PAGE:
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Court hears boat was travelling at 'killing speed' before crash on Shuswap Lake

March 02, 2015 - 7:29 PM

KAMLOOPS - A speedboat was travelling at "killing speed" before a fatal nighttime crash with a houseboat on Shuswap Lake in 2010, a trial has heard.

Leon Reinbrecht is charged with one count each of criminal negligence causing death and criminal negligence causing bodily harm stemming from a collision on Shuswap Lake that killed Ken Brown.

A speedboat allegedly operated by Reinbrecht collided with a houseboat piloted by Brown.

Firefighter Michael Wallace testified Monday that he was on vacation in the Shuswap on July 3, 2010, when he saw the speedboat and told a friend that it was travelling at "killing speed" and that someone was going to die.

"I probably said quite a few things, quite a few profanities," Wallace told B.C. Supreme Court, noting he witnessed the speedboat pull a fast U-turn at one point.

"It’s a total disregard for any nighttime driving. I was in shock to see it. I remember how odd that was to see at that time. To me, it was doing top speed or near top speed."

Another witness, Ronald Swift, said he saw 40 boats on the water in the area known as Magna Bay during a fireworks display before the crash. He said he also saw the speedboat on the lake while building a bonfire with Wallace.

"We could hear the engine, loud," he said.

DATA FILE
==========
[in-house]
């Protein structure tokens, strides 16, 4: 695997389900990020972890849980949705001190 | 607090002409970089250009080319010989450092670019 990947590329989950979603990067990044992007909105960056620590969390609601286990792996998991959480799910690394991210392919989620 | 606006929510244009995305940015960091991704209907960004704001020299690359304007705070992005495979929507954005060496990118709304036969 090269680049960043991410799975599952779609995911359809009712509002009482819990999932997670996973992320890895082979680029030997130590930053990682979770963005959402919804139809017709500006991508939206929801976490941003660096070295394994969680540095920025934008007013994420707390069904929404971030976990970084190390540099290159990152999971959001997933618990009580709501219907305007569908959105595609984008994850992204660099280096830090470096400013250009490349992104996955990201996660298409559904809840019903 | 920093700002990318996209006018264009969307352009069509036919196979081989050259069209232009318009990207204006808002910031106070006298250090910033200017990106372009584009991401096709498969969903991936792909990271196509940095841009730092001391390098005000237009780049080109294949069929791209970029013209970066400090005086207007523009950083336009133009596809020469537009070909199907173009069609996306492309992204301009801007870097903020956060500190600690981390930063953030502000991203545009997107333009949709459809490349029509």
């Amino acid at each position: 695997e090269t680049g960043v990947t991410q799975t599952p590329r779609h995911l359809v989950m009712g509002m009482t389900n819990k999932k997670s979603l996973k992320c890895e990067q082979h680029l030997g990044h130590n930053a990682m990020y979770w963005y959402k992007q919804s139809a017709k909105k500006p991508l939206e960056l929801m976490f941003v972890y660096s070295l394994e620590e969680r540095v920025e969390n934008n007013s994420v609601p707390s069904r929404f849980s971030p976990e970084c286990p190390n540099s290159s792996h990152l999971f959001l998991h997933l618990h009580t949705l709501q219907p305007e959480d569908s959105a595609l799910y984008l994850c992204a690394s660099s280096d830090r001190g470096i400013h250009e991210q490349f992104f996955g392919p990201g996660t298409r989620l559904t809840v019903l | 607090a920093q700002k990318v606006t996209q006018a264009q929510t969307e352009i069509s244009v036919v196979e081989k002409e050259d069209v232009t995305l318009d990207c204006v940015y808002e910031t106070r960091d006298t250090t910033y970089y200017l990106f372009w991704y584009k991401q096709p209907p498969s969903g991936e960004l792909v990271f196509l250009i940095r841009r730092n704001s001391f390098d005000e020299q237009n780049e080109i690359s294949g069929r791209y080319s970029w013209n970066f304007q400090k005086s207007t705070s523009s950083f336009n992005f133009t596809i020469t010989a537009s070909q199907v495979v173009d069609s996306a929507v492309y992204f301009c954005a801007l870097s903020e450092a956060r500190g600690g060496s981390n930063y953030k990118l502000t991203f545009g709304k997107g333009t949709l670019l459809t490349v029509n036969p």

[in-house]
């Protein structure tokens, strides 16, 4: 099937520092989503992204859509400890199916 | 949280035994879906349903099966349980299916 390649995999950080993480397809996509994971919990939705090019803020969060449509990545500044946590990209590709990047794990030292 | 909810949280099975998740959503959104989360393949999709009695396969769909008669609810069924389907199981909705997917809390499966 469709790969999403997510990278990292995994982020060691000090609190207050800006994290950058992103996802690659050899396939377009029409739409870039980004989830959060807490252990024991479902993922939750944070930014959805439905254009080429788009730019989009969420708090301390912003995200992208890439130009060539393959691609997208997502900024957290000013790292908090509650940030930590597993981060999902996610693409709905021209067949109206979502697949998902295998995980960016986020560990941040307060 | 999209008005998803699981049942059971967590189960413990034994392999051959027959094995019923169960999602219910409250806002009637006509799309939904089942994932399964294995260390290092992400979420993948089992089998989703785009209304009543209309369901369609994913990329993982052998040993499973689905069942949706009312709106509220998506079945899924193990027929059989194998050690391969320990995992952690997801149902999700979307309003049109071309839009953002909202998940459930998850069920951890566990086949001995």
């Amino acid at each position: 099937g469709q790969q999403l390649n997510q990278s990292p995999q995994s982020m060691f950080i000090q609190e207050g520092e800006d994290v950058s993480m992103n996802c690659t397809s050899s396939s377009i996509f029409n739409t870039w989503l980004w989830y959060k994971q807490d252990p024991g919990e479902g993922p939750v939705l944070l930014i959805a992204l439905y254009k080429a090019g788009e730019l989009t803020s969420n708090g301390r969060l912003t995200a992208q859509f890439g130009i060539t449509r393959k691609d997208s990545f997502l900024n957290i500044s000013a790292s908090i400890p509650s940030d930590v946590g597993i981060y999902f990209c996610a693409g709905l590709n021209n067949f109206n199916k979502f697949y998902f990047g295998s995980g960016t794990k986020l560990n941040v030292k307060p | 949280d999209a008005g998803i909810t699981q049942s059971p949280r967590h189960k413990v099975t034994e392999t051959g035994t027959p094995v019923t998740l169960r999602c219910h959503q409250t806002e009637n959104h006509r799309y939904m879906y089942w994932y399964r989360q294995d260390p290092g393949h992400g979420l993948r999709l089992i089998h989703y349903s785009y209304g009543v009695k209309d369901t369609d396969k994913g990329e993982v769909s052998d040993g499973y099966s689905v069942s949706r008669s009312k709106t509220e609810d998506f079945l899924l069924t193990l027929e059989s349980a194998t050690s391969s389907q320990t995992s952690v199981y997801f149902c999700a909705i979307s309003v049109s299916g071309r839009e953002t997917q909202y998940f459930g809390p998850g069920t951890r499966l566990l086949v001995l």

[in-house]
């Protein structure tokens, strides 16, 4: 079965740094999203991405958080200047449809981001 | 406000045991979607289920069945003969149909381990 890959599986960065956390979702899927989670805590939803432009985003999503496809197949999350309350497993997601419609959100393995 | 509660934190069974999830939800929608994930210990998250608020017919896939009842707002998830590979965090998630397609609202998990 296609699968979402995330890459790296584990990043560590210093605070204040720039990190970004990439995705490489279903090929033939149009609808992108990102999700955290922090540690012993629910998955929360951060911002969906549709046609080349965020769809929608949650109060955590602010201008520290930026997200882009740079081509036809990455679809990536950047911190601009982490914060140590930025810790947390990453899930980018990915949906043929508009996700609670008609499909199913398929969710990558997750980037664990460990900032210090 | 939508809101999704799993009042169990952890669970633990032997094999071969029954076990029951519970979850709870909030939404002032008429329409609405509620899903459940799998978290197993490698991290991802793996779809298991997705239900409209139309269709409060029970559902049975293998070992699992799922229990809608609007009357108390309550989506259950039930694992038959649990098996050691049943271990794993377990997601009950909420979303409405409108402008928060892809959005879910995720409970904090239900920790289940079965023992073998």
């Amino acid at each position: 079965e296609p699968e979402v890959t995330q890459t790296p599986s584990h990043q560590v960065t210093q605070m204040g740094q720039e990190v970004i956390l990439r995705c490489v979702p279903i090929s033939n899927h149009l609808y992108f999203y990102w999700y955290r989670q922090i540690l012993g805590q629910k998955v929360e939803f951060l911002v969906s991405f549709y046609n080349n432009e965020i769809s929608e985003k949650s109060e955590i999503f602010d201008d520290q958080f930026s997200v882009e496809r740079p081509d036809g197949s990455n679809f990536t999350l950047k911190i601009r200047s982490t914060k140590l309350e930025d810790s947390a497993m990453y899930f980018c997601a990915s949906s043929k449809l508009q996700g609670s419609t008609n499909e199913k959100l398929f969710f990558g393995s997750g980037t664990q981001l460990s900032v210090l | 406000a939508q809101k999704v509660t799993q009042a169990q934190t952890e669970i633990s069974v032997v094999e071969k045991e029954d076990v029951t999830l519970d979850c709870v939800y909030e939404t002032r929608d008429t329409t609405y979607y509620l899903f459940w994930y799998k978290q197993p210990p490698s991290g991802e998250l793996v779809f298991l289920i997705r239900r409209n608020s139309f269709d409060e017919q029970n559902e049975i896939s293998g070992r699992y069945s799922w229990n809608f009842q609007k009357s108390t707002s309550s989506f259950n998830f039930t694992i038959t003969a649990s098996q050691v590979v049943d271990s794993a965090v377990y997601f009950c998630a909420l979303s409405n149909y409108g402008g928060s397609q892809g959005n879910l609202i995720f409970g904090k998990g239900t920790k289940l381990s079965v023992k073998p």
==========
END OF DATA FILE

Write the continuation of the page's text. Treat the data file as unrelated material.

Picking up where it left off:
"We looked out and we saw a boat heading in the same direction as all the other boats, moving east, moving fast. It sounded like a boat you’d hear during the day going by."

Swift said he saw the boat make "an abrupt turn" and begin to head back into traffic at a high speed.

"We just looked at each other and said, 'He’s going to run into somebody,' because there’s just so many boats out there," Swift said.

"It alarmed us. We just knew that nothing could come good out of it from the way he was driving. It sounded like perhaps it may have been wide-open throttle after he came out of the turn."

Swift said he heard "a loud bang" 10 seconds later.

"And then we could hear the boat out of the water," he said.

"You could hear the engine revving very high — and then silence, and then you could hear people screaming for help."

Swift said he and Wallace began running along the beach to get closer to the crash.

"Somebody on the houseboat was screaming for help, that they had a baby with them," Swift said.

Reinbrecht’s trial got underway in early February but has been plagued by delays as lawyers sorted out issues with the disclosure of evidence.

News from © The Canadian Press, 2015
The Canadian Press

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